More took care of orphans. She wrote plays for the stage in London. She had an unusual ability to walk with the top membership of a very socially stratified British society but also had friendships with the poor. In short, she was quite a fountain of both common and special grace.

More was a single woman, along with her sisters, and that may help explain why she has been forgotten in historical accounts on the 18th and 19th centuries. Prior handles this part of the story with wisdom and discernment, as her potential husband, William Turner, got cold feet about marriage too many times and lost his opportunity. Not long after that relationship failed, More came to a stronger Christian faith through the influence of former slave trader John Newton, a London pastor and the writer of the hymn “Amazing Grace.”

Prior packs much wisdom and understanding into this short 256-page biography. “The work of artists arises from suffering,” she notes, discerning a source of More’s capacity from her own lifelong illnesses and her empathy for the suffering of others.

The author also shows a keen grasp of the difference between reform in England, rooted in Christian faith, and the tragic failure of the French Revolution to achieve its lofty ideals. Prior lays out in detail how influential More became, as a popular writer appreciated by both upper and lower class readers.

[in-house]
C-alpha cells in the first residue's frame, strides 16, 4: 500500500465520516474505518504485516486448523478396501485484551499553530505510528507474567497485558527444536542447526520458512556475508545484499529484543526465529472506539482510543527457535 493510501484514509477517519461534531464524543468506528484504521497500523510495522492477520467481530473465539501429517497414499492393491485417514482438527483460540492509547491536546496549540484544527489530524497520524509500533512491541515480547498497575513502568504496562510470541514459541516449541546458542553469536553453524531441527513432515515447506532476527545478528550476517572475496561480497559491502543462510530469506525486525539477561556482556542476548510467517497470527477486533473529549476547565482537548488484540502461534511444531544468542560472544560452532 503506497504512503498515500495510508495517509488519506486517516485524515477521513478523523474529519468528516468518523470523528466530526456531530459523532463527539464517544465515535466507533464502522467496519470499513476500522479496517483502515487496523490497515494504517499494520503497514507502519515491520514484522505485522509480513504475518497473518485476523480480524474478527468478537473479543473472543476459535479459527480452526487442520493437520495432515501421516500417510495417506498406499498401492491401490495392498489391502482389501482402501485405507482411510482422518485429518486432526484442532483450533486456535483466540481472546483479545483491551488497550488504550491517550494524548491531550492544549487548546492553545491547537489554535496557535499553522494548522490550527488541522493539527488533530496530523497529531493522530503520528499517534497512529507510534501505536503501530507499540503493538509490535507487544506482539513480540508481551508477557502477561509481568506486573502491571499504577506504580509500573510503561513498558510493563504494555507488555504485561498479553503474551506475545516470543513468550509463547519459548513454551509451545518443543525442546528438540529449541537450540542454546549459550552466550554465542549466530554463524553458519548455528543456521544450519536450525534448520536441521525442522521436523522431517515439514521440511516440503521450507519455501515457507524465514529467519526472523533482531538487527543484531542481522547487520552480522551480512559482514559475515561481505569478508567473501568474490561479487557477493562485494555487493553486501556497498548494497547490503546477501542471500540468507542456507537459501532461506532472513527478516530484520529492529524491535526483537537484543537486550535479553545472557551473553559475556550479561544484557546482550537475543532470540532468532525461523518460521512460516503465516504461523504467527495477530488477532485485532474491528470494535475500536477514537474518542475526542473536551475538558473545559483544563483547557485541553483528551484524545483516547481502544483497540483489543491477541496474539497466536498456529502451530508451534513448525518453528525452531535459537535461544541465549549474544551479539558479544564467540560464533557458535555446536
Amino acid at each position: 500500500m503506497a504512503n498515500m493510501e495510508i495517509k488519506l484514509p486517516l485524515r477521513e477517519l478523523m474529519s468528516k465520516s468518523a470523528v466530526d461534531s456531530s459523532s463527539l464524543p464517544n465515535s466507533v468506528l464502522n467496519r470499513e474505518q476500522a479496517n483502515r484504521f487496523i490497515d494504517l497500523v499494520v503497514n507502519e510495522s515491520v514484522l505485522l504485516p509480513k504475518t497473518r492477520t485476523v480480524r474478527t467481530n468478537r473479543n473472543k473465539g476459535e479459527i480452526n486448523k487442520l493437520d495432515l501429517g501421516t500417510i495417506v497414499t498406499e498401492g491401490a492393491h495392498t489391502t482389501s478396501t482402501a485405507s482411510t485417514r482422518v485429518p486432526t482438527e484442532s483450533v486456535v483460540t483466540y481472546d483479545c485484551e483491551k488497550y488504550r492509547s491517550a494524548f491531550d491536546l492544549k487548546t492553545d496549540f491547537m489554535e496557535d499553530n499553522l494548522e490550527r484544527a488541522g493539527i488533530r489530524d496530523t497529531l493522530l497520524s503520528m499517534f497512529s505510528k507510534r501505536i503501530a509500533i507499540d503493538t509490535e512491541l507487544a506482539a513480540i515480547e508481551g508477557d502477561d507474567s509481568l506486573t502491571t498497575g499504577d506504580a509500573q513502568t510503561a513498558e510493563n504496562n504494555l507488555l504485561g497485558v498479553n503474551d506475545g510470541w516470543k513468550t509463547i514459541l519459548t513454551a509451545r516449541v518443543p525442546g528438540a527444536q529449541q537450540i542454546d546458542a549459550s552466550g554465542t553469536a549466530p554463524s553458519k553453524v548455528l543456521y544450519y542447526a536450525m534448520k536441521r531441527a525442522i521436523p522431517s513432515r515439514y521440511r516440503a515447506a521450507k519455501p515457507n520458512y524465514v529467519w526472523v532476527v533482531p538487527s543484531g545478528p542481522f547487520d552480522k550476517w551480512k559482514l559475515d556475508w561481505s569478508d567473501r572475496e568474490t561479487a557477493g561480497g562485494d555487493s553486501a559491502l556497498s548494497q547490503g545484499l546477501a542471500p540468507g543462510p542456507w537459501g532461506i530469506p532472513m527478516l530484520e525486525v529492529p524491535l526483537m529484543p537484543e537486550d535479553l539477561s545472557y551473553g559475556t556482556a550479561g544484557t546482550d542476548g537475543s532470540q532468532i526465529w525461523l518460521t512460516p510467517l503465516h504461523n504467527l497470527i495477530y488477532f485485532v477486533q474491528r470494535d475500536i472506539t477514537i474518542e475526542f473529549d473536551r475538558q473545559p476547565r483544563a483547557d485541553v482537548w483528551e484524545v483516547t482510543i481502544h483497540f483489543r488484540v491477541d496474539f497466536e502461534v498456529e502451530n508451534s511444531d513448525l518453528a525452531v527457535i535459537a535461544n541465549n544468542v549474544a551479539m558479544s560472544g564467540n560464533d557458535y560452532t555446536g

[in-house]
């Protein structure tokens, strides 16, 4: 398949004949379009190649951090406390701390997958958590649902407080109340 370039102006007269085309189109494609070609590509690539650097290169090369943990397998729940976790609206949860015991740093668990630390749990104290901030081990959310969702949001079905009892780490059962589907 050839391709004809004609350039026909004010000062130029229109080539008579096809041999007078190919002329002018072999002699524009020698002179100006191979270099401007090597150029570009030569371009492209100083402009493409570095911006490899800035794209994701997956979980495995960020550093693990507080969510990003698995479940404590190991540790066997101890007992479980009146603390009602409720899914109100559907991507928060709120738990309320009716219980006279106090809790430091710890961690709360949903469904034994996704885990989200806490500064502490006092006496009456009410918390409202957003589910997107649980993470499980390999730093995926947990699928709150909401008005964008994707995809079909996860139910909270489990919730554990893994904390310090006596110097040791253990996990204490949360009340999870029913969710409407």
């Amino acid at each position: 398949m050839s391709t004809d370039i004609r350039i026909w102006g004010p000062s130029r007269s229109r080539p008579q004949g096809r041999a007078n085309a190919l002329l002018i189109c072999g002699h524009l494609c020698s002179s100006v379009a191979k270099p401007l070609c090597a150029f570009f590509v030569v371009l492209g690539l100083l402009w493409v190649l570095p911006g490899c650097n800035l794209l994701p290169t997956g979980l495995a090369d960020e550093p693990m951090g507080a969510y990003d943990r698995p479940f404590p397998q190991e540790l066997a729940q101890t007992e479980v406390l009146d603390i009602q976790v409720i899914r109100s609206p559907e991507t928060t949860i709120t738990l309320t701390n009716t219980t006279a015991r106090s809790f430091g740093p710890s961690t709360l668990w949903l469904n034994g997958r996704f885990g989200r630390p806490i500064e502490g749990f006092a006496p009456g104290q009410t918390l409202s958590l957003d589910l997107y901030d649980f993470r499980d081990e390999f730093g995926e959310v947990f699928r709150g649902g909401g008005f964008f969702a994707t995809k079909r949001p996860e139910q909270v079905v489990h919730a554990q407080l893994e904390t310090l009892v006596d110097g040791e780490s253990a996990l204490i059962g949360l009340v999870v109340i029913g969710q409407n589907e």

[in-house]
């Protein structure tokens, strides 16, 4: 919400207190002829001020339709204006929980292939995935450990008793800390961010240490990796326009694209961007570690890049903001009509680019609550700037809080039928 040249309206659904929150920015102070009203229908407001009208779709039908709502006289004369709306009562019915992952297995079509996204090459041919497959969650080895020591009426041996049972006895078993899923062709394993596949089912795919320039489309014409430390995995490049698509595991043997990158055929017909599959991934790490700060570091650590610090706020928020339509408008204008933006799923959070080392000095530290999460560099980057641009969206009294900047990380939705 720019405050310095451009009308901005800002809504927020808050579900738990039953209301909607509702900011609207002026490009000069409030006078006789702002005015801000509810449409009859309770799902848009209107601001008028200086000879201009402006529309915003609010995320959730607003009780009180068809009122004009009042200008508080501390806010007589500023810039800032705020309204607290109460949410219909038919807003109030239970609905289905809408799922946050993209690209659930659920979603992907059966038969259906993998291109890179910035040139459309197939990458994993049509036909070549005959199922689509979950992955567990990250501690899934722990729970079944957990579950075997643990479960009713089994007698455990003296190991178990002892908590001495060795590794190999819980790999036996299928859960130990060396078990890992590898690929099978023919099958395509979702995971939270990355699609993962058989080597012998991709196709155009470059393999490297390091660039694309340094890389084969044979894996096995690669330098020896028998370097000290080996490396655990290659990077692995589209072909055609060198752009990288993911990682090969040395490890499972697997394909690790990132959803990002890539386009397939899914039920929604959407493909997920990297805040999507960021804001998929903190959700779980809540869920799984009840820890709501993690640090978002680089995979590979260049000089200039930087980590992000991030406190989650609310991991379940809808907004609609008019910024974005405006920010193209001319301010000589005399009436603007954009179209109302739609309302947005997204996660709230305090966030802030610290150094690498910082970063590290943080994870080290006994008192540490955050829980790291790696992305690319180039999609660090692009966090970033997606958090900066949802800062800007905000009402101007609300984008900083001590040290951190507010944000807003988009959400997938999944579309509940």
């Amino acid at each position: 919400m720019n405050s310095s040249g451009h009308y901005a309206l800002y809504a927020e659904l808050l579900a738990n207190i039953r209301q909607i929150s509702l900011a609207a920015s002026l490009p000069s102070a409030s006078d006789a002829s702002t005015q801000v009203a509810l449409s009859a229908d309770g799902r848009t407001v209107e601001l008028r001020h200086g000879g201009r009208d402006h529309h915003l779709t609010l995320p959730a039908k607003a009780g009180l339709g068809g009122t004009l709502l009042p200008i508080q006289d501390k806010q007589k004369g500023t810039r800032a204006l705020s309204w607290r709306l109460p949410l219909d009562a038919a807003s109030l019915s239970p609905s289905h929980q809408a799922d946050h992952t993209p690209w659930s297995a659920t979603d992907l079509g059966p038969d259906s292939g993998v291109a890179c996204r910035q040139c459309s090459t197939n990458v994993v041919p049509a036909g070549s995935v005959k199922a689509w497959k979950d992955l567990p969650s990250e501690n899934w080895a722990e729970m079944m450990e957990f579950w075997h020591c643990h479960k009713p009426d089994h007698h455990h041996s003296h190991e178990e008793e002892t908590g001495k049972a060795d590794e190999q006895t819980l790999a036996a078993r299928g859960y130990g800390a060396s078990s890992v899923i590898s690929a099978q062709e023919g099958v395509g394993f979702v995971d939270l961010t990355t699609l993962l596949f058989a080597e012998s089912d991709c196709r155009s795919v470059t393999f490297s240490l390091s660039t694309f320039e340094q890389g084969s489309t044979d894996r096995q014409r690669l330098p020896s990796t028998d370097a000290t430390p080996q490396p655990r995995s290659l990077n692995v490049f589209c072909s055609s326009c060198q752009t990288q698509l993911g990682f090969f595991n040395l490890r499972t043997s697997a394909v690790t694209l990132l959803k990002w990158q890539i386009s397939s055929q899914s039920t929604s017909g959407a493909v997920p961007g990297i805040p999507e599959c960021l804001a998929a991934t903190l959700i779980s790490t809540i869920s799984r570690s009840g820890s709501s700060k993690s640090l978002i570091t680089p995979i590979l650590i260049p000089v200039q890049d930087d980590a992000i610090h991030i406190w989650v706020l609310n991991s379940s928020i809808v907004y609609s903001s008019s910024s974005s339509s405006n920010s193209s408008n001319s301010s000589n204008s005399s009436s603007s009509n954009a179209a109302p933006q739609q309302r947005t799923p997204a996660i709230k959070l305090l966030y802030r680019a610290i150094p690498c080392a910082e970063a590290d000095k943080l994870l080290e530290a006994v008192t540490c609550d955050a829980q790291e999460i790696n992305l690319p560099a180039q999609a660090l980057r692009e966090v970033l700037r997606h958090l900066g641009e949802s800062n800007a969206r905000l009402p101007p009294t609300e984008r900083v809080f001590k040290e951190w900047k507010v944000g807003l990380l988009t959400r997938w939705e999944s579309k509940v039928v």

In an age of constant publication of pamphlets, More’s most influential work was a pamphlet challenging Tom Paine’s sentiments for revolution of the French style. “The best route to reforming society was reforming oneself,” Prior notes in summing up the widely circulated Village Politics pamphlet.

Prior organizes her biography thematically instead of chronologically so readers without a British history background may need a timeline of events to follow the story with more clarity. A thematic approach is understandable in the life of Hannah More. She lived such a fruitful life, across several disciplines and social classes—one that any biographer would be hard-pressed to give a neatly organized outline of her life.

Russ Pulliam

Russ is a columnist for The Indianapolis Star, the director of the Pulliam Fellowship, and a member of the WORLD News Group board of directors.

Read more from this writer
ADVERTISEMENT